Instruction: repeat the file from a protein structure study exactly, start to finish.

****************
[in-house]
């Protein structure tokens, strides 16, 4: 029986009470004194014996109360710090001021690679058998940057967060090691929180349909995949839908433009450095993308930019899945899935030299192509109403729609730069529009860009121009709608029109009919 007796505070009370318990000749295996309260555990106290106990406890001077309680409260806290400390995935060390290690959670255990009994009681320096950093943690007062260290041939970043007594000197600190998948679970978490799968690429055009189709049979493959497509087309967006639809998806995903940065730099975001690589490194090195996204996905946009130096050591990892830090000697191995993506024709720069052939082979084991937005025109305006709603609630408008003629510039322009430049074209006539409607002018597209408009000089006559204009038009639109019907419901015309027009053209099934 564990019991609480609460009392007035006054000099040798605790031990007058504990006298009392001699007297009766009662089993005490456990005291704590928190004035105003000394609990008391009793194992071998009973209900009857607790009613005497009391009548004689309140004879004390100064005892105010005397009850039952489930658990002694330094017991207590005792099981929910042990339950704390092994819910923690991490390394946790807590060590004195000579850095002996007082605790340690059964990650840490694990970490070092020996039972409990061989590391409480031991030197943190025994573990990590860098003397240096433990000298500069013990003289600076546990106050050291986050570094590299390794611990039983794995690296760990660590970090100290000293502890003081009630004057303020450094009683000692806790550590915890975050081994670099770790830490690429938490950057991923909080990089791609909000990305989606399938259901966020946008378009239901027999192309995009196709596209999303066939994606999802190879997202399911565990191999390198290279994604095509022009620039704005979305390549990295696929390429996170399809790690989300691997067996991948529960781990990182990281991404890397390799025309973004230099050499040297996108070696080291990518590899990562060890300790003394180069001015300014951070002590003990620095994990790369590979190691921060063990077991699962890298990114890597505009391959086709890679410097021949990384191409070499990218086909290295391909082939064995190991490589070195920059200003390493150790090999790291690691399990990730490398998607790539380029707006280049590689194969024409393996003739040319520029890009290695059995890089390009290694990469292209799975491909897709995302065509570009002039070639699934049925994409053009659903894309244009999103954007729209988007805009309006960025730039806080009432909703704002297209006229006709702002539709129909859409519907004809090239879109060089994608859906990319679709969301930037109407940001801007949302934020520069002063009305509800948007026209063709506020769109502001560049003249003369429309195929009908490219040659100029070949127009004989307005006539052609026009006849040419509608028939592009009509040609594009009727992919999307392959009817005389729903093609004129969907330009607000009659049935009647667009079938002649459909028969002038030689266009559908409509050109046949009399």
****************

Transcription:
[in-house]
């Protein structure tokens, strides 16, 4: 029986009470004194014996109360710090001021690679058998940057967060090691929180349909995949839908433009450095993308930019899945899935030299192509109403729609730069529009860009121009709608029109009919 007796505070009370318990000749295996309260555990106290106990406890001077309680409260806290400390995935060390290690959670255990009994009681320096950093943690007062260290041939970043007594000197600190998948679970978490799968690429055009189709049979493959497509087309967006639809998806995903940065730099975001690589490194090195996204996905946009130096050591990892830090000697191995993506024709720069052939082979084991937005025109305006709603609630408008003629510039322009430049074209006539409607002018597209408009000089006559204009038009639109019907419901015309027009053209099934 564990019991609480609460009392007035006054000099040798605790031990007058504990006298009392001699007297009766009662089993005490456990005291704590928190004035105003000394609990008391009793194992071998009973209900009857607790009613005497009391009548004689309140004879004390100064005892105010005397009850039952489930658990002694330094017991207590005792099981929910042990339950704390092994819910923690991490390394946790807590060590004195000579850095002996007082605790340690059964990650840490694990970490070092020996039972409990061989590391409480031991030197943190025994573990990590860098003397240096433990000298500069013990003289600076546990106050050291986050570094590299390794611990039983794995690296760990660590970090100290000293502890003081009630004057303020450094009683000692806790550590915890975050081994670099770790830490690429938490950057991923909080990089791609909000990305989606399938259901966020946008378009239901027999192309995009196709596209999303066939994606999802190879997202399911565990191999390198290279994604095509022009620039704005979305390549990295696929390429996170399809790690989300691997067996991948529960781990990182990281991404890397390799025309973004230099050499040297996108070696080291990518590899990562060890300790003394180069001015300014951070002590003990620095994990790369590979190691921060063990077991699962890298990114890597505009391959086709890679410097021949990384191409070499990218086909290295391909082939064995190991490589070195920059200003390493150790090999790291690691399990990730490398998607790539380029707006280049590689194969024409393996003739040319520029890009290695059995890089390009290694990469292209799975491909897709995302065509570009002039070639699934049925994409053009659903894309244009999103954007729209988007805009309006960025730039806080009432909703704002297209006229006709702002539709129909859409519907004809090239879109060089994608859906990319679709969301930037109407940001801007949302934020520069002063009305509800948007026209063709506020769109502001560049003249003369429309195929009908490219040659100029070949127009004989307005006539052609026009006849040419509608028939592009009509040609594009009727992919999307392959009817005389729903093609004129969907330009607000009659049935009647667009079938002649459909028969002038030689266009559908409509050109046949009399």